Chapter 11: Kitten Teething and Dental Care

You have your adorable kitten at home, he is eating fine, loves playing with you and exploring the house until one day you realize that one of his teeth is missing. So, do kitten and cat teeth? Do kittens lose their baby teeth and when? How do I take care of his teeth in the best possible way?

Well, after a while we adopted Otto, we had a surprise: one day, after I came back from work, I decided to watch a film on TV and as usual Otto joined me on the sofa to be cuddled after he hasn’t seen me all day. While I was cuddling him, he made a big yawn and it looked that something was different in his mouth. Then I realized that one of his teeth was missing!!! That explained why he was enjoying so much chewing his toys in the past days and why he wasn’t hungry as usual!

Kitten and cats, like us, do teeth. Kitten normally don’t have teeth when they are born but their baby teeth will appear at 2-4 weeks and they are usually called milk teeth. Then, around 3 -4 months , the milk teeth start to fall out and they are replaced by adult teeth. The teething time normally lasts about three months or so.

Our Otto lost one of his first teeth around 12-13 weeks, so just after around 3 weeks we adopted. Normally kittens are given to adption around 10-12 weeks of age or sometimes even a bit older, so don’t worry if you see your kitten losing teeth just after you brough him in his forever home, it’s absolutely normal!

You can easly understand when your kitty is teeting just recognising these signs:

  1. Missing teeth: If you are lucky, you may find lost teeth on the floor! If you don’t find them, there is nothing to worry about because kittens commonly swallow their baby teeth and this is not a concern for their health.
  2. Sore gums.
  3. Small gum bleeding: Kittens do have a little bleeding when they lose teeth, but it will stop on its own.
  4. Increased chewing: you might see your kitten chewing his toys more than usual because this eases some of the pressure from emerging of the teeth
  5. Less appetite: your kitty might have less appetite than normal. This is due to the sore gums which make difficult for him to eat food especially if it’s not very soft.
  6. Face sensitivity: your kitten might show discomfort when you try to touch his face
  7. Increased irratibility: the kitten might looked more irritable and grumpy than usual

During the teething period there are just a couple of suggestion to keep in mind to help your kitten:

  1. Feed him with soft food: avoid giving him crunch food and prefer wet food which is easy to chew especially if his gums are very sore
  2. Avoid brushing his teeth: this will make sure that your kitten doesn’t think that brushing is painful, and it makes the teeth cleaning time so much easier for you and your fur baby!
  3. Considering buying teething toys: give your kitty few different options so she can choose what feels best.

Except the teething time, it’s a good idea reguraly taking care of your cat teeth.

Kittens and cat dental care consists in regural teeth brushing and mouth checks. It’s a great idea introduce teeth brushing to the kitten since young age so they will appreciate it when they are older and their adult teeth come in.

At first, just let your kitten lick a little pet toothpaste off of your finger and when he’s comfortable with it just introduce slowly the pet toobrush. Initially just let him smell it and then brush his teeth for few seconds. After few times, increase slowly the time until your kitty will be comfortable and relax having his teeth brushed.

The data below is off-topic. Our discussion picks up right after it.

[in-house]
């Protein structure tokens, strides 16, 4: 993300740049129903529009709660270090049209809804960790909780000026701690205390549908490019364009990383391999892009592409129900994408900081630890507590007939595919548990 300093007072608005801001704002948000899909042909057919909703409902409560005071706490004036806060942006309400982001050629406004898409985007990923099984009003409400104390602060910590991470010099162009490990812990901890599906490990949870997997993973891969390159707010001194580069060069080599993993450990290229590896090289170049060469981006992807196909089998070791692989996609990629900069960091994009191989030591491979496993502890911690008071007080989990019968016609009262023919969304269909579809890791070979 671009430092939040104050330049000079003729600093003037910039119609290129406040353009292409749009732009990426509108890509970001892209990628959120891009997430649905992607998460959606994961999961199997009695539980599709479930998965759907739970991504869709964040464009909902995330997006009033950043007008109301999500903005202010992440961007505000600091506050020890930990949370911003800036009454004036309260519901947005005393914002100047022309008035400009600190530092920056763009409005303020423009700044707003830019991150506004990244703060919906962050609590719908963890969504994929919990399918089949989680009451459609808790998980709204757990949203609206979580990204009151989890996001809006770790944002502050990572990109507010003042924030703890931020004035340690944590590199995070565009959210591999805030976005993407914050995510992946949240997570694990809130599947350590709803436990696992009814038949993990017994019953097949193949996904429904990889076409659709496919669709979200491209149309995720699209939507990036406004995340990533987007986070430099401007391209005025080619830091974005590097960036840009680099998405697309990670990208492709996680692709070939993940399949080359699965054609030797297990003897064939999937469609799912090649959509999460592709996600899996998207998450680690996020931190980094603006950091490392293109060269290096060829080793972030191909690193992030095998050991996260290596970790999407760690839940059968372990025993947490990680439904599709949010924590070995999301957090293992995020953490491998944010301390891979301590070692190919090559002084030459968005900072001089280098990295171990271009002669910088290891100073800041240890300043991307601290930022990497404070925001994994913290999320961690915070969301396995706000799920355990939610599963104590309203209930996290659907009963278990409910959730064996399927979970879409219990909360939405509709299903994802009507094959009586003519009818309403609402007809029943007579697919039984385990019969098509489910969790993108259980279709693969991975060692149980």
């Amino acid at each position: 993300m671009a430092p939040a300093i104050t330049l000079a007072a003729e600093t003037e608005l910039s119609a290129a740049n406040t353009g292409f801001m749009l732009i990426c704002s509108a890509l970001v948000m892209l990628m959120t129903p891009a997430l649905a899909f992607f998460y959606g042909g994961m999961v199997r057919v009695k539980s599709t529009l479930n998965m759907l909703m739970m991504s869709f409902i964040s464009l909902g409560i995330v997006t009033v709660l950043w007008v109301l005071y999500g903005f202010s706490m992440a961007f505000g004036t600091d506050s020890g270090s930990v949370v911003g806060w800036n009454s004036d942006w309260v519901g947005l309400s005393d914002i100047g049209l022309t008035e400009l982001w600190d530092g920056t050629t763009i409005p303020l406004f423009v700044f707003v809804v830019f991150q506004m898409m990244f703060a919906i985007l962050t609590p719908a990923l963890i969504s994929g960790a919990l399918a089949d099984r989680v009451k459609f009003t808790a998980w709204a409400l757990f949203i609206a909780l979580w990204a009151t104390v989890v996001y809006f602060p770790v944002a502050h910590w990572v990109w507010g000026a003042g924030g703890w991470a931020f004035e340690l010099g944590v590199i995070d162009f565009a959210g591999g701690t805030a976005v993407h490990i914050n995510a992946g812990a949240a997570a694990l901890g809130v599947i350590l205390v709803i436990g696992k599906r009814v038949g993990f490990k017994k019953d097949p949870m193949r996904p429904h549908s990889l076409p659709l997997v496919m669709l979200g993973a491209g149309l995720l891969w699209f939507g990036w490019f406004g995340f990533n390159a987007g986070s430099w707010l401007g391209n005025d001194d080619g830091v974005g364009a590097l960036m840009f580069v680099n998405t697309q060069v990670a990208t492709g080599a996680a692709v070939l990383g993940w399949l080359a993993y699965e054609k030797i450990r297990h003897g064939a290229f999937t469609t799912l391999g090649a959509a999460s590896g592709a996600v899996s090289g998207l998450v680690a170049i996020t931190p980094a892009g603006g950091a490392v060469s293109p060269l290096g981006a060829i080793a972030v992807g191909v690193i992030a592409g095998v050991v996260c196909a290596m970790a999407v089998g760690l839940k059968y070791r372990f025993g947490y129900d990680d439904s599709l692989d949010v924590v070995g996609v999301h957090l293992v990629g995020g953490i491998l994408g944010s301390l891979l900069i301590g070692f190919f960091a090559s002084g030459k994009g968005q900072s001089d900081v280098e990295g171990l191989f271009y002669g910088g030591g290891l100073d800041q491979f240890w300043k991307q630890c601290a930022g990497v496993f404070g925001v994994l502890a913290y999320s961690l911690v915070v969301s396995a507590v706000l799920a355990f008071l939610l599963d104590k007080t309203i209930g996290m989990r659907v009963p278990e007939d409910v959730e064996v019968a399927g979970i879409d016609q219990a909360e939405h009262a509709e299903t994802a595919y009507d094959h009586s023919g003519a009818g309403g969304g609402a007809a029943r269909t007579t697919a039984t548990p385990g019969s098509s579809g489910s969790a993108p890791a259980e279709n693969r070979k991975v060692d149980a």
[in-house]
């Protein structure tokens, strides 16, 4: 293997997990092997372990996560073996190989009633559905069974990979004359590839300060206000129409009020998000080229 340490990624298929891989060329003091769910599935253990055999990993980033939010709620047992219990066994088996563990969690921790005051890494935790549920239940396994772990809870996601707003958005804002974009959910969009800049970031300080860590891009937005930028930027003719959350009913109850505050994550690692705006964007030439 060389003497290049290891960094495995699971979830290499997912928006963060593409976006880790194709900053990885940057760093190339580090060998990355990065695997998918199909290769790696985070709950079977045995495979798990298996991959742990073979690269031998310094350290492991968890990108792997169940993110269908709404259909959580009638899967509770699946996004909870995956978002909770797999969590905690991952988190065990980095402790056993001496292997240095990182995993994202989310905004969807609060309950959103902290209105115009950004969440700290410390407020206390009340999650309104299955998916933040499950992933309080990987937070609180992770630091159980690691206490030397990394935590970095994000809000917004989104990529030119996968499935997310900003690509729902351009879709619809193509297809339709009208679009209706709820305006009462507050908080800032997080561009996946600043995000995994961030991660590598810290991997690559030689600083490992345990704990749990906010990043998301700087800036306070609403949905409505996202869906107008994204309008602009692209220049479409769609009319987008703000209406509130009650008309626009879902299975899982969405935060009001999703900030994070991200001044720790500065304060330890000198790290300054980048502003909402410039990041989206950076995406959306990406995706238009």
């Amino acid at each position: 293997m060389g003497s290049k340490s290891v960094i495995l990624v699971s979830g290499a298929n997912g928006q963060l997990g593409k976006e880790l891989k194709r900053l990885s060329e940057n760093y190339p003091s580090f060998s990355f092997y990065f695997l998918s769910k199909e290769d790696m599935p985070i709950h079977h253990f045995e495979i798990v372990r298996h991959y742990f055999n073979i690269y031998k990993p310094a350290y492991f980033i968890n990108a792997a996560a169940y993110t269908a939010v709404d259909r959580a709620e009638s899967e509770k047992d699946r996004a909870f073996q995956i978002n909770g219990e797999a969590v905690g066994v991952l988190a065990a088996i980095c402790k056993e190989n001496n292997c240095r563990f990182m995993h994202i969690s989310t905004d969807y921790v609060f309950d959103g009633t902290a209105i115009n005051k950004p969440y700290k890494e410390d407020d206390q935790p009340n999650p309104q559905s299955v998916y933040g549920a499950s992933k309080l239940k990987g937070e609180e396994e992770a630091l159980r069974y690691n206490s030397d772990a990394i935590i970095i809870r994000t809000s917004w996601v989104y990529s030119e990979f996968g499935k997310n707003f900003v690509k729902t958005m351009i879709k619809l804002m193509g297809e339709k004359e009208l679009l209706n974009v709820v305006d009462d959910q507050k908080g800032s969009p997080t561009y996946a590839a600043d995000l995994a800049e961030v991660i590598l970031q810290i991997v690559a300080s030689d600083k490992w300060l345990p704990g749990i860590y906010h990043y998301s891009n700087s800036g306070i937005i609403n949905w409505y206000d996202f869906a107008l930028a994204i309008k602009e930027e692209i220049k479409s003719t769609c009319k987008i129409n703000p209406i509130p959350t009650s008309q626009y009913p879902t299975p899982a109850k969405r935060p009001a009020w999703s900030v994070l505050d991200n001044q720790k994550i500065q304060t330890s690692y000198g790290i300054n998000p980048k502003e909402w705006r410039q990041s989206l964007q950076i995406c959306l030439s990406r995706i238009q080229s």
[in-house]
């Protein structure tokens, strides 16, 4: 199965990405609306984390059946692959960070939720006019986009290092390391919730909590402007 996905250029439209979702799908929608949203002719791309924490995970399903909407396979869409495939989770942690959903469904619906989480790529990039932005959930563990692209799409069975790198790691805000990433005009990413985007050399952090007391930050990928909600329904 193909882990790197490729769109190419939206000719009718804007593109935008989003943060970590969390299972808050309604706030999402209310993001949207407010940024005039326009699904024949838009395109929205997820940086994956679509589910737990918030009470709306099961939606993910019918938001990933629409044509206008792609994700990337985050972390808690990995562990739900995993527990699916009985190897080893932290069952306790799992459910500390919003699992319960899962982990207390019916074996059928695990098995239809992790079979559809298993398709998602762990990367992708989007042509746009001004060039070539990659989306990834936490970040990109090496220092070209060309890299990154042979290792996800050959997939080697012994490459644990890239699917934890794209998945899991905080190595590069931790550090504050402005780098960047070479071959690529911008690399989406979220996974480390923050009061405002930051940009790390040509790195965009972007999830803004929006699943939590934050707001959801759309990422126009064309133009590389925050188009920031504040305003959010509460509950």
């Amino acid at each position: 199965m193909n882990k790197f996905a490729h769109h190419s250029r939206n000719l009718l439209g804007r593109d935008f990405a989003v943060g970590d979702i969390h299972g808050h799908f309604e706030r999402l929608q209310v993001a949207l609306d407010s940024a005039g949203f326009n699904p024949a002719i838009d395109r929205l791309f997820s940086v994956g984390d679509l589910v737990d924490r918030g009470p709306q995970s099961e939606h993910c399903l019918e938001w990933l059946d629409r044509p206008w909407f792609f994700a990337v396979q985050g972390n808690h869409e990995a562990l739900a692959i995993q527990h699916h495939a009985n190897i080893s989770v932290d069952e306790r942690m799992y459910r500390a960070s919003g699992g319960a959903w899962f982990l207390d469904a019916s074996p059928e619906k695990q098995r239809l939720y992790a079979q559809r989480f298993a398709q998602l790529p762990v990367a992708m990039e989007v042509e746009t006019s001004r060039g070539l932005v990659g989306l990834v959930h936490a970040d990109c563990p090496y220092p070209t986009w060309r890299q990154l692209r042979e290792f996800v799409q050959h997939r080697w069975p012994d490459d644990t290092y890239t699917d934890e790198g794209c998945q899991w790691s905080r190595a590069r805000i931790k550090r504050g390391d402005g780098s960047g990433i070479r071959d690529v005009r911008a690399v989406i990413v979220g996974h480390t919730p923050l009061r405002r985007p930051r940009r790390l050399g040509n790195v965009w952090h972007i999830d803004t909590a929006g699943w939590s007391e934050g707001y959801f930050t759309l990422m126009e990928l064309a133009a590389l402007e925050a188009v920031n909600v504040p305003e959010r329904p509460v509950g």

If your kitty doens’t tolerate the toothbrush, there some good alternatives that you can take in consideration:

  1. Dental wipes, rinses and pads: they need to be used daily. They are very good to wipe off plaque deposits from the surface but they will not remove food residues from the gums.
  2. Dental Treats: they don’t replace the daily brushing but they can reduce plaque and tartar up to 69 percent.

The other aspect to take in consideration is the mouth check. Ideally you should check your cat’s mouth quite regurarly to identify any issuse and treat it at the appropriate time without put at risk your cat’s health.

During teeting time, and even after, it would be ideal checking your kitty mouth once a week. Just gently open his mouth and have a look. Check if you see a dooble tooth.

Sometimes, the kitten teeth don’t fall out and it continues to occupy space where only the adult teeth should be. For this reason, they are called retained deciduous teeth. If this happen, call your vet. Retained deciduous teeth need be extracted surgically once they are found to avoid dental problems.

Even if we panicked when we realize Otto missed a tooth, we have been extremely lucky. Otto went through the teeting time without any big trouble. He was biting more than usual but we provided him some soft chewing toys. He enjoyed using and chewing them!

His favourites were some soft plus worms. He was carring them in his mouth and chewing them all the time. Sometimes he was also bringing them in his favorite hidden spot, under the sofa and enjoyng chewing them without being seen!

He also didn’t have a lot of appetite just for few days but after that, he went back to eating normally leaving his bowl empty and polished, pretty much like new!

We also bougth some dental treats to give him every now and then. He liked it stright away! Even now I just need to shake the treats bag and he comes running to me to have them!

We couldn’t be more lucky even this time and we enjoy having our little bundle of hair around purring all the times to show his love for us! We love you so much Otto!

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